Time Among the Dead
Sometime in the early 1800s, somewhere in not-so-merry old England, doddering old Lord Upton lost his mind. As he slipped into hallucinations and toward death, he harangued his grandson, Seabold, his last close relative. Thomas Rayfiel’s
Time Among the Dead is the story of Lord Upton’s last year of life as he struggles to maintain control of his manor, his grandson, the disorienting world around him, and his own mind.
Novels built around memories intruding into reality can be traced from Shakespeare to Dickens up through Toni Morrison and other living authors. The “deranged narrator” voice is well-explored at this point, and this reviewer has previously opined that the world does not need another sad book about a main character’s repressed memories plaguing his/her last days. With Time Among the Dead, Rayfiel successfully challenges this thesis.
Rayfiel’s Lord Upton is reminiscent of the old codgers who inhabit Charles Dickens’ novels. Upton is acerbic, funny, and Don Quixote-ish in his attempts to maintain filial piety in a world that no longer cares about such things. Rayfiel’s Upton is a man of pure principles, even while rendered ineffective by slipping cognition, a failing body, and a weighty past.
The book is configured as a series of journal entries in the Lord’s hand, allowing Rayfiel to provide a stilted narrative. We know only Lord Upton’s take on the world around him, which gives Upton room to opine on everything from fussy food preferences, to the hollowness of religion, to the corrupting democratic influences of modernism. This is a provocative narrative construct, challenging the reader to disbelieve the narrator and infer what the narrator is unwilling to reveal. Rayfiel forces the reader to sift truth from the inaccuracies of a bitter and sometimes delusional narrator.
As with true literary fiction, Time Among the Dead is more about character than plot, and it is the book’s supporting characters who are, in some ways, most interesting. Three are particularly noteworthy: the adolescent Jenny, speaker of unspeakable truths; the free-loading and manipulative Dalrymple; and the yeoman neighbor, Thomas, whose friendly overtures the Lord sees as crass grasps at a higher rung on the social ladder. But for all of Lord Upton’s interest in breeding and propriety, the Upton family tree contains enough dysfunction to fill a season of Jerry Springer: incest, child abuse, repressed homosexuality, unacknowledged out-of-wedlock children, assisted suicide, and more.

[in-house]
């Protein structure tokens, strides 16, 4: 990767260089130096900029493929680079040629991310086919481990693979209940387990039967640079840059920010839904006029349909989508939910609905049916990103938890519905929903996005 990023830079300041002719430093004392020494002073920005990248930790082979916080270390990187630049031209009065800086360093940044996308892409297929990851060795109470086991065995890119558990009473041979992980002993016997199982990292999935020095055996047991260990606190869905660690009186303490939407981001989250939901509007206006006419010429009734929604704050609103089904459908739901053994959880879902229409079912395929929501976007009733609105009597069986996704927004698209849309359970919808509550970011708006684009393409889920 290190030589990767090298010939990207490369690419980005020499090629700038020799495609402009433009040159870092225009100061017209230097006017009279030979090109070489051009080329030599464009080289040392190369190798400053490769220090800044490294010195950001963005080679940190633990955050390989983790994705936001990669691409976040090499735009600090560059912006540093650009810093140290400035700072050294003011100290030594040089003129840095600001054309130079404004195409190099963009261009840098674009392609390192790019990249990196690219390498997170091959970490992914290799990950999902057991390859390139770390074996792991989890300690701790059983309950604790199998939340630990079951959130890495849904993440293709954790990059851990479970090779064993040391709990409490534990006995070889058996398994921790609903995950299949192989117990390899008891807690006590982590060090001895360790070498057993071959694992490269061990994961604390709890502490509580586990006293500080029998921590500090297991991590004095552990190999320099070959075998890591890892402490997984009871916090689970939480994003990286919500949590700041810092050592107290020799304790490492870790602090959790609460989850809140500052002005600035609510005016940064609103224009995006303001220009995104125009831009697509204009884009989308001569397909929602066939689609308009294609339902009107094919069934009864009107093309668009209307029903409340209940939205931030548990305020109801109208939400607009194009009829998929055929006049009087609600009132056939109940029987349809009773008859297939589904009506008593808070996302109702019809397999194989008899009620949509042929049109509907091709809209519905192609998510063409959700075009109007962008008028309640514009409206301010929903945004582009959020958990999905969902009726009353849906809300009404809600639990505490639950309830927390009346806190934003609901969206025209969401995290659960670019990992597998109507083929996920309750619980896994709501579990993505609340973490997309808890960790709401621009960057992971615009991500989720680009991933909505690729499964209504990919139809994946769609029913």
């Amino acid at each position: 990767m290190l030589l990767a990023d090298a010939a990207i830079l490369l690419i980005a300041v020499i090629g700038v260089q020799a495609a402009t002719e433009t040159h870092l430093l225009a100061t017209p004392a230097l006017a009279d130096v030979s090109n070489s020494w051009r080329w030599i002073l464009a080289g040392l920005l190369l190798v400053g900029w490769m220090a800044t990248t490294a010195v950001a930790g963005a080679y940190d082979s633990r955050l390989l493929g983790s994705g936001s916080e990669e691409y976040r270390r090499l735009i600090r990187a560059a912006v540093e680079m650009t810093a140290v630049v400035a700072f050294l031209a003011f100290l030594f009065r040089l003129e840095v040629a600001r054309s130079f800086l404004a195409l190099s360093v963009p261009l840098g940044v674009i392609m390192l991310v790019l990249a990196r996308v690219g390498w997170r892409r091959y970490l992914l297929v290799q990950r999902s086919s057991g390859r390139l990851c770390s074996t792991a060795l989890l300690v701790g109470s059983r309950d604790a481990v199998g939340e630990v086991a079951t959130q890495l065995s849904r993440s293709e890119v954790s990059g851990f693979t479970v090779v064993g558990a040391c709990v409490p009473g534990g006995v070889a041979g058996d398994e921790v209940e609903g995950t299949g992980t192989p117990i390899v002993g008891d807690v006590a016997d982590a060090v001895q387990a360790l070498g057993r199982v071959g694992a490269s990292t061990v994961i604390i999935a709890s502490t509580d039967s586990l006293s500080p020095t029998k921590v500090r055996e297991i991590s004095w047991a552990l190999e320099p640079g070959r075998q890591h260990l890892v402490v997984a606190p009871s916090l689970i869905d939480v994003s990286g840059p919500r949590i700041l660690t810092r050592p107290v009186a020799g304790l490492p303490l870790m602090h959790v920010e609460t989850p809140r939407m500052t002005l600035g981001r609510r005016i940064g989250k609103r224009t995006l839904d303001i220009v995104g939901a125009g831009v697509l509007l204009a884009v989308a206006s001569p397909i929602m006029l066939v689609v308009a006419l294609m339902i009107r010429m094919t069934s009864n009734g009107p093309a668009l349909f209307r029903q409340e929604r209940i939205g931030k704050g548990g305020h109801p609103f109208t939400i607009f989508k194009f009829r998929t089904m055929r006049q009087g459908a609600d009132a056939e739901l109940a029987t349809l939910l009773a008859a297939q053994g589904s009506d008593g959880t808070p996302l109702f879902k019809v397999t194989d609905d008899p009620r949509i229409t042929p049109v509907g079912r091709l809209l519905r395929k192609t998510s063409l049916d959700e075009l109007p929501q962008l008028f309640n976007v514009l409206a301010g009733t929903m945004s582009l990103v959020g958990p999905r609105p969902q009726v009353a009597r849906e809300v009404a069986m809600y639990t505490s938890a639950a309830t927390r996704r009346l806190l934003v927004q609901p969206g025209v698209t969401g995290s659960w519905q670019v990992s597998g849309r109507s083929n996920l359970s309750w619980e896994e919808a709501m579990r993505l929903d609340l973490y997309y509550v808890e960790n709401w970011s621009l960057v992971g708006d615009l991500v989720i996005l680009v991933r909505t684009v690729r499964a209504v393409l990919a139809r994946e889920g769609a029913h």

Time Among the Dead contains some lovely writing. For example, Jenny is introduced as possessing “the pre-moral nature of a wild cat, with none of that creature’s God-given grace.” Lord Upton’s imperious father is described from childhood memory as “a fearsome distant object.” Upton describes one of his hallucinations this way: “I delve unwillingly into this cave of remembrance, that the shadows cast by my torch are distended exaggerations.” However, some readers may take issue with the archaic and academic vocabulary that Rayfiel employs (a little too) frequently across the book.
This reviewer was eager to read Time Among the Dead after having read Rayfiel’s previous book, Parallel Play, which was daring, clever, and off-handedly funny. In contrast, Time Among the Dead is a dark and brooding book. It is not a page-turner—a book of this construct probably cannot be. To read Time Among the Dead is to watch a fine author tread a difficult path, but it is not “a fun read.” Art is not always fun or easy (i.e., Faulkner’s As I Lay Dying, Picasso’s Guernica). Time Among the Dead is well-honed, dark, challenging literature: the unanswered question is whether a book like this can have a wide audience.